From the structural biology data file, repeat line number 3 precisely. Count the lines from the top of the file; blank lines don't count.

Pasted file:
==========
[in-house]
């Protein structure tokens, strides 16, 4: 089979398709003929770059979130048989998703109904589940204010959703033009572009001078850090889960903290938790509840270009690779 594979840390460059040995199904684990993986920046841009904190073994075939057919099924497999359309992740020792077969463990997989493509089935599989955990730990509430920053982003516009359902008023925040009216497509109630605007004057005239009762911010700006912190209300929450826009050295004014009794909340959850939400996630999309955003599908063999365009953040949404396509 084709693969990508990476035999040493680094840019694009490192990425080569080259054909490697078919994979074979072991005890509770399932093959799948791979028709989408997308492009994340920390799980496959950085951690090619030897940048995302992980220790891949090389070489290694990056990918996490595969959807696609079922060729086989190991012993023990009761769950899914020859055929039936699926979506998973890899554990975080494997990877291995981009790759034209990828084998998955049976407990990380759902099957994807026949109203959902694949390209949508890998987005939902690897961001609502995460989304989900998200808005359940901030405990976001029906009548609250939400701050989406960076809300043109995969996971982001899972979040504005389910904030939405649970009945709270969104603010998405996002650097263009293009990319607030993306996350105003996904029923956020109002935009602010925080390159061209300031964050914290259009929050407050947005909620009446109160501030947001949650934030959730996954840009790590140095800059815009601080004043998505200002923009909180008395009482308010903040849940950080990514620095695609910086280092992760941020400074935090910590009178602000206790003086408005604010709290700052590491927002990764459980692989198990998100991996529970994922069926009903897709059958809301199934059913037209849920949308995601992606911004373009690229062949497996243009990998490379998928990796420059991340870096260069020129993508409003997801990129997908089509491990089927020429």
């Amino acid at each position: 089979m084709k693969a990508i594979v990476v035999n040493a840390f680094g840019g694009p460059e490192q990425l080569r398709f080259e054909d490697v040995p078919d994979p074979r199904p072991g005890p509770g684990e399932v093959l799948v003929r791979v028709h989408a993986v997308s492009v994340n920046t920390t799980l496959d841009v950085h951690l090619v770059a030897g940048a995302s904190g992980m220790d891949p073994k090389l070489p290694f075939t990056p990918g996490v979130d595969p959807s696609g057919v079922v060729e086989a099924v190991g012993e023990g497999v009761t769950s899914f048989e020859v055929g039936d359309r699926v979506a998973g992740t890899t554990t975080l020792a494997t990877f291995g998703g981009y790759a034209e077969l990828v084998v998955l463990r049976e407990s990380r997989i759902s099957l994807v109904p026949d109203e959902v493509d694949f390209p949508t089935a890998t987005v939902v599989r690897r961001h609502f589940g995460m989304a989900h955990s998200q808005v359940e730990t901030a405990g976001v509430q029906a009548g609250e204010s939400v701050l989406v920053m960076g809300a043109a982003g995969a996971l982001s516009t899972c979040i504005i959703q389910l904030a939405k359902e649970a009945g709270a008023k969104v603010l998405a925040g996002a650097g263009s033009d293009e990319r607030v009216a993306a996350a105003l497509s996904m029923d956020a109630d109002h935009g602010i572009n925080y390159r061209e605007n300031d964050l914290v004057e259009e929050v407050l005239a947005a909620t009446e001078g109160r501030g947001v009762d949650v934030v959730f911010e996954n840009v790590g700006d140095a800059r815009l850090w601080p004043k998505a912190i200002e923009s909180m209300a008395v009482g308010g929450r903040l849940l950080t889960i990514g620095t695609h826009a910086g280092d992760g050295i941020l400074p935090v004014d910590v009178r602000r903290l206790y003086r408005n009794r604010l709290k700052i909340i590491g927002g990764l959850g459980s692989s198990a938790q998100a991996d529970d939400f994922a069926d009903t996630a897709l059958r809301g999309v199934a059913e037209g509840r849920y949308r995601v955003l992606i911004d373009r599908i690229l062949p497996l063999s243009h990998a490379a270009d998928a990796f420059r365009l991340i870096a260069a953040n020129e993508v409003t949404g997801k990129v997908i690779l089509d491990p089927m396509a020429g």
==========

């Amino acid at each position: 089979m084709k693969a990508i594979v990476v035999n040493a840390f680094g840019g694009p460059e490192q990425l080569r398709f080259e054909d490697v040995p078919d994979p074979r199904p072991g005890p509770g684990e399932v093959l799948v003929r791979v028709h989408a993986v997308s492009v994340n920046t920390t799980l496959d841009v950085h951690l090619v770059a030897g940048a995302s904190g992980m220790d891949p073994k090389l070489p290694f075939t990056p990918g996490v979130d595969p959807s696609g057919v079922v060729e086989a099924v190991g012993e023990g497999v009761t769950s899914f048989e020859v055929g039936d359309r699926v979506a998973g992740t890899t554990t975080l020792a494997t990877f291995g998703g981009y790759a034209e077969l990828v084998v998955l463990r049976e407990s990380r997989i759902s099957l994807v109904p026949d109203e959902v493509d694949f390209p949508t089935a890998t987005v939902v599989r690897r961001h609502f589940g995460m989304a989900h955990s998200q808005v359940e730990t901030a405990g976001v509430q029906a009548g609250e204010s939400v701050l989406v920053m960076g809300a043109a982003g995969a996971l982001s516009t899972c979040i504005i959703q389910l904030a939405k359902e649970a009945g709270a008023k969104v603010l998405a925040g996002a650097g263009s033009d293009e990319r607030v009216a993306a996350a105003l497509s996904m029923d956020a109630d109002h935009g602010i572009n925080y390159r061209e605007n300031d964050l914290v004057e259009e929050v407050l005239a947005a909620t009446e001078g109160r501030g947001v009762d949650v934030v959730f911010e996954n840009v790590g700006d140095a800059r815009l850090w601080p004043k998505a912190i200002e923009s909180m209300a008395v009482g308010g929450r903040l849940l950080t889960i990514g620095t695609h826009a910086g280092d992760g050295i941020l400074p935090v004014d910590v009178r602000r903290l206790y003086r408005n009794r604010l709290k700052i909340i590491g927002g990764l959850g459980s692989s198990a938790q998100a991996d529970d939400f994922a069926d009903t996630a897709l059958r809301g999309v199934a059913e037209g509840r849920y949308r995601v955003l992606i911004d373009r599908i690229l062949p497996l063999s243009h990998a490379a270009d998928a990796f420059r365009l991340i870096a260069a953040n020129e993508v409003t949404g997801k990129v997908i690779l089509d491990p089927m396509a020429g």